Poetry News

Jen Hyde Reads Jennifer Nelson's Aim at the Centaur Stealing Your Wife

By Harriet Staff

Jennifer Nelson, cover

At Coldfront, Jen Hyde introduces the online periodical's readers to Jennifer Nelson's 2015 Ugly Duckling collection, Aim at the Centaur Stealing Your Wife. Hyde writes, "in many ways I think her speaker serves as a model for those young girls told by their father not to speak their minds." Yes! Let's start there:

It’s nothing new to look at art not as an escape, but as a means of of understanding one’s reality and the variety of human experience and presence. When one needs to make this argument, as I have in recent months, one may look to Aim at the Centaur Stealing Your Wife as a source text.

We follow the speaker from her home in Jackson Heights to a church in Germany, to Wall Street, and elsewhere. Along the way, the poems slip into explicit investigation of artworks corresponding to the book’s six sections: Niccolò Paganini’s Variations on a Theme of Rossini’s Moses in Egypt; Angela Gheorghiu’s Casta Diva as Heard in the Films of Wong Kar Wai; Max Weber’s The Protestant Ethic and The Spirit of Capitalism. In the Capricci and Scherzi di Fantasia of Giovanni Battista Tiepolo, the poem “The Birth of Fantasia” invites us to study, alongside the speaker, the way Tiepolo thought about a person—a pregnant hermaphrodite—and his aesthetic decision to draw out the surrounding figures (a serpent, an owl, a collection of skulls). But at the end of the poem, the speaker invites us to linger on his process, revealing his fascination with the shift in focus from the whole of the picture to the person within it. Here it is in its entirety:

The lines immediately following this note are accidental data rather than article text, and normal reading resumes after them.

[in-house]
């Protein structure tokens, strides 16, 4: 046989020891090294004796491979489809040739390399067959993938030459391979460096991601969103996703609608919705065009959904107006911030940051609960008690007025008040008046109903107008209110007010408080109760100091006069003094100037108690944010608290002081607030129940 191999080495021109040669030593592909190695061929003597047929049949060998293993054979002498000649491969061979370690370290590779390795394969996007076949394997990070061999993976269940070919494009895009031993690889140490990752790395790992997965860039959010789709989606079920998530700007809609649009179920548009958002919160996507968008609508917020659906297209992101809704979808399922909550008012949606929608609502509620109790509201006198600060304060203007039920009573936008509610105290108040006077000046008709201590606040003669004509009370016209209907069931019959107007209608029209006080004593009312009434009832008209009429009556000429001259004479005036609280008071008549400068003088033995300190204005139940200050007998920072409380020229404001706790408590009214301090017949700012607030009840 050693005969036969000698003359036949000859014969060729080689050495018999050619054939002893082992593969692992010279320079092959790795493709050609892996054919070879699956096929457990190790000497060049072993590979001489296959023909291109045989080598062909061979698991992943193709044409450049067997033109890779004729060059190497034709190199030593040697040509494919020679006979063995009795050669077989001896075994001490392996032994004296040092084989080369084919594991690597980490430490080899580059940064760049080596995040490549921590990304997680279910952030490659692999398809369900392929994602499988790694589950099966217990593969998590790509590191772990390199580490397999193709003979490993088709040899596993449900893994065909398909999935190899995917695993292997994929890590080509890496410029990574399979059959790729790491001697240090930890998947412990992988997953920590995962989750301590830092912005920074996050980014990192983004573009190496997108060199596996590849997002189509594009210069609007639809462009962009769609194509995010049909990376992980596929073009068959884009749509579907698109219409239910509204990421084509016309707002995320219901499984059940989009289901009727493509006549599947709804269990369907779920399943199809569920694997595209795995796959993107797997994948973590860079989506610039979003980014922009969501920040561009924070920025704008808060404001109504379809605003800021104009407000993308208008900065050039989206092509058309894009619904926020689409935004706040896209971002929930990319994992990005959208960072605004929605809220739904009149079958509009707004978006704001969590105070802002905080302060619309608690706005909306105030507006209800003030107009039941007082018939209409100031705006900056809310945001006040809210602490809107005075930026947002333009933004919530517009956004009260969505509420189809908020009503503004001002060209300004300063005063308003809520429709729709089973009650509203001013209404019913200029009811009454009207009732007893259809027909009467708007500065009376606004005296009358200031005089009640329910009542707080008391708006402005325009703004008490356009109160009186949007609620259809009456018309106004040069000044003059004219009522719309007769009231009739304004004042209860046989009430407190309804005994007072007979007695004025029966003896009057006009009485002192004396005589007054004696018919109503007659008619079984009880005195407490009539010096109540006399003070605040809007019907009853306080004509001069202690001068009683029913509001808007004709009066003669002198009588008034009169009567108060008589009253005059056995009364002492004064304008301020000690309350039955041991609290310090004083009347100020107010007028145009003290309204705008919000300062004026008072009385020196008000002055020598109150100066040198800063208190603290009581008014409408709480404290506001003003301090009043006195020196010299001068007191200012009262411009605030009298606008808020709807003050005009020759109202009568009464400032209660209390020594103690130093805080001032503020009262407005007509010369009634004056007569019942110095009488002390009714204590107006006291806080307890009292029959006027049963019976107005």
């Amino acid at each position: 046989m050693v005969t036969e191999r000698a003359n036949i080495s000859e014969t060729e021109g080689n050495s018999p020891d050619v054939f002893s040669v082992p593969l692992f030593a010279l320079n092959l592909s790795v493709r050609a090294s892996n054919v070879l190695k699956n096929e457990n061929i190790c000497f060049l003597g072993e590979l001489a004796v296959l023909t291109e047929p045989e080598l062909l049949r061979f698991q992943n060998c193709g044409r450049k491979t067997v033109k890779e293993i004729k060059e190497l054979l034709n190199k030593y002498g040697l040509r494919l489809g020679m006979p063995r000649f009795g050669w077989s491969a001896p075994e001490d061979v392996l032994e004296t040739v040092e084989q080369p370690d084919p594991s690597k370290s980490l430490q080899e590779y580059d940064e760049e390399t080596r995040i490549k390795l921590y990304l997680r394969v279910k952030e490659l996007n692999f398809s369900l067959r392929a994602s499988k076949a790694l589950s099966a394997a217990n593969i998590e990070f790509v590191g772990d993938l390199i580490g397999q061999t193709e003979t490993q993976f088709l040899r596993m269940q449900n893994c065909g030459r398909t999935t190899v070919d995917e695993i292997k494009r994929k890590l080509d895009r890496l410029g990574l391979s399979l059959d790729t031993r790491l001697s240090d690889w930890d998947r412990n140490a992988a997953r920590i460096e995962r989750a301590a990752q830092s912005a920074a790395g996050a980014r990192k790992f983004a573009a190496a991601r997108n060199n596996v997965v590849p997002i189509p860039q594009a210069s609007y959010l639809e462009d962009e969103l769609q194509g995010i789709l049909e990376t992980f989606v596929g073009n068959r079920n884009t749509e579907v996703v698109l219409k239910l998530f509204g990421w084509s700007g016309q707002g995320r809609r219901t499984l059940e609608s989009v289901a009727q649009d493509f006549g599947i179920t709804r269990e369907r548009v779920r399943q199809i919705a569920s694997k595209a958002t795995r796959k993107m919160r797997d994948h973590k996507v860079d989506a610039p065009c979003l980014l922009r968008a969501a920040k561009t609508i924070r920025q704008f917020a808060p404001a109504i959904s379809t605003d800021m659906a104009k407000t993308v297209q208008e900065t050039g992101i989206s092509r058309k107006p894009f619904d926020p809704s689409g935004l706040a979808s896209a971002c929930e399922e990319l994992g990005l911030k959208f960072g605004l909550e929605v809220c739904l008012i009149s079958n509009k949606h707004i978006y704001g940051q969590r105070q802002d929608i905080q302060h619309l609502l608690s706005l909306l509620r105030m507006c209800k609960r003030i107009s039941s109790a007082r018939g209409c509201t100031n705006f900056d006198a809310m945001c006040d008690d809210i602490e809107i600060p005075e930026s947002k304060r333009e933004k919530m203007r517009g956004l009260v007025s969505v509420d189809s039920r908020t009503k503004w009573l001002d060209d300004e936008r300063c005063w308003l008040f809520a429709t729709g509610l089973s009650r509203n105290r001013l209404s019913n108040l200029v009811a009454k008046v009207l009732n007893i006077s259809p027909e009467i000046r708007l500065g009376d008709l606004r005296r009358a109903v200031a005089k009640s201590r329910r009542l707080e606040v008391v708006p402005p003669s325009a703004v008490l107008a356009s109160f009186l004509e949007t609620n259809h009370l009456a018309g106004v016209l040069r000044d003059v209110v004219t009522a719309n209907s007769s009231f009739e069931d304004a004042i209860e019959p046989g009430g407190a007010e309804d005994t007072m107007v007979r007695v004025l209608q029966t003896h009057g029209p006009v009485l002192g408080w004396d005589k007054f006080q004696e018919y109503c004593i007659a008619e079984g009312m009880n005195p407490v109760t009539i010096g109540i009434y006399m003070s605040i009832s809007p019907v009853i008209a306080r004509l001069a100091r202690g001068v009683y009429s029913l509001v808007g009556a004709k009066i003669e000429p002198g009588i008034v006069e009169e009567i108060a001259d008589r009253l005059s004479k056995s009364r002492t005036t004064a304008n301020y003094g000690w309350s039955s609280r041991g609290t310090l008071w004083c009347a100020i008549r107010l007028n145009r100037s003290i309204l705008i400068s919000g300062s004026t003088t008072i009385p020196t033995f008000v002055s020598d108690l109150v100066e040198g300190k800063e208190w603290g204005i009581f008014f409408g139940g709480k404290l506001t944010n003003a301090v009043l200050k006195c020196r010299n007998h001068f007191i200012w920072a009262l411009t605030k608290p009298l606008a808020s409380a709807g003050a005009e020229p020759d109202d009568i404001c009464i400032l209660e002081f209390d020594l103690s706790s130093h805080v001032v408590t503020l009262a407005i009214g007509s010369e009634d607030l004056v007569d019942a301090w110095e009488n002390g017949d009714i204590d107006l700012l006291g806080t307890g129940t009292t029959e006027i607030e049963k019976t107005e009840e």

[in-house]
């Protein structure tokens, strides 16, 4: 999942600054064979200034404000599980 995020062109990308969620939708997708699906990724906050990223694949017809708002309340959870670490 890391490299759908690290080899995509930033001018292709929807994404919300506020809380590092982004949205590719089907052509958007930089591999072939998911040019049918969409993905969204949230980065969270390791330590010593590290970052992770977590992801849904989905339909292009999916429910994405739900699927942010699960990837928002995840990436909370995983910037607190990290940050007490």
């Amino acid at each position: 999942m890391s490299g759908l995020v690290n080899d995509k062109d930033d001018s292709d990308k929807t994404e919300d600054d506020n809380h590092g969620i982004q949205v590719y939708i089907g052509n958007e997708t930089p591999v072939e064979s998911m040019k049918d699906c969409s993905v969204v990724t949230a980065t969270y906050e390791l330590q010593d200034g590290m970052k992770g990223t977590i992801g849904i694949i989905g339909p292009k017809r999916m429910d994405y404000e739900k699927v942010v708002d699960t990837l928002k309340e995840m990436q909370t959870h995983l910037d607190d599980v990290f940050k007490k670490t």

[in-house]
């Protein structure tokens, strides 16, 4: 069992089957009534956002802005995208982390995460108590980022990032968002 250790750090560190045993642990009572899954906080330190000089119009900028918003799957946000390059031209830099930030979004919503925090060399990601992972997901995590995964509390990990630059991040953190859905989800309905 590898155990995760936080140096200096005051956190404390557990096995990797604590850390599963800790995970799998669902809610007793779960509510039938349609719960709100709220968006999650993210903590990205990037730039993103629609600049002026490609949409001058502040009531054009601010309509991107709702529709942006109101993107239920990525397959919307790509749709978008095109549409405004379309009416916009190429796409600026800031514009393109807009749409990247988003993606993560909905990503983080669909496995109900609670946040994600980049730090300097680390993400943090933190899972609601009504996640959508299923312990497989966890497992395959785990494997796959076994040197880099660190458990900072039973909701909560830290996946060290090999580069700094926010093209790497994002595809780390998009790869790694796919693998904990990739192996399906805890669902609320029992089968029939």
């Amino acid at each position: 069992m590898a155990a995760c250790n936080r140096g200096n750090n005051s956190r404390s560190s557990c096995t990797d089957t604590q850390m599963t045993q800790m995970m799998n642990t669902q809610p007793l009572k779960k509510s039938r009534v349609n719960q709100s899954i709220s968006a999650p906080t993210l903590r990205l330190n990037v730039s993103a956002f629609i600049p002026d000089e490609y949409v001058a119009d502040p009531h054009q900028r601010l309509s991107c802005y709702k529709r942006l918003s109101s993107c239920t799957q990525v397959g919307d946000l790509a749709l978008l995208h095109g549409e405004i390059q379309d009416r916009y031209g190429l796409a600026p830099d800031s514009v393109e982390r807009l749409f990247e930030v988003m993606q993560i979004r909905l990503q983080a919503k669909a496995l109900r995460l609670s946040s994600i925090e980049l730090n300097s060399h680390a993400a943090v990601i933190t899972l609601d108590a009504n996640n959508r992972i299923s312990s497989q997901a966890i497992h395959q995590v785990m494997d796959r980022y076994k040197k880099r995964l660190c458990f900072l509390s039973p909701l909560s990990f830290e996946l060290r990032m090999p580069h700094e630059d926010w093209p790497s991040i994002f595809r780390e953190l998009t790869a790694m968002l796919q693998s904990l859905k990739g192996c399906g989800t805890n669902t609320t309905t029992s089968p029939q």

The Birth of Fantasia

the other apprentice is boy and pregnant by
hisandherself confirmed
since the snake rose from its urn our master
hasn’t chanted for years but waits
spreading his lap his face
drooling and dark
as when someone wants something the jaw
forgets his jaw forgets his desire
tilts his pose it
illustrates the perfect
orthogonal of his time
without expected torque its
torpor stops torque

and still the snake rises

Master has forgotten he waits for the infant
born of one fertile
He’s obsessed with his owl
walking in alchemy
of skulls and codex and battle-flagged trumpet

my task is to wait in the rear with our sign
the true living snake
beside the Chaldaean
Tiepolo monument
which is real though another
Tiepolo appears where Fantasia ends
on the bottom
Tiepolo invented
this game of Fantasia
for fragments of a frieze he found
the more he reconstructed it the more
the outlines wouldn’t fit
he etched them apart
the original frieze showed a famous surrender
the noblest surrender
no serpents
no owl
one bent neck
no jaw

This poem follows “The Shrine of the Later Sibyl” in which Amiri Baraka appears, speaking. Nelson teaches us what ekphrastic poems can do, honoring the artist as much by inhabiting their world as by responding to it. The resulting relationship is beautiful, to me, as a correspondence across historical as well as spatial time; they exist as correspondence between [poet and artist] and [poet/artist and reader].

Read more at Coldfront.

Originally Published: May 23rd, 2017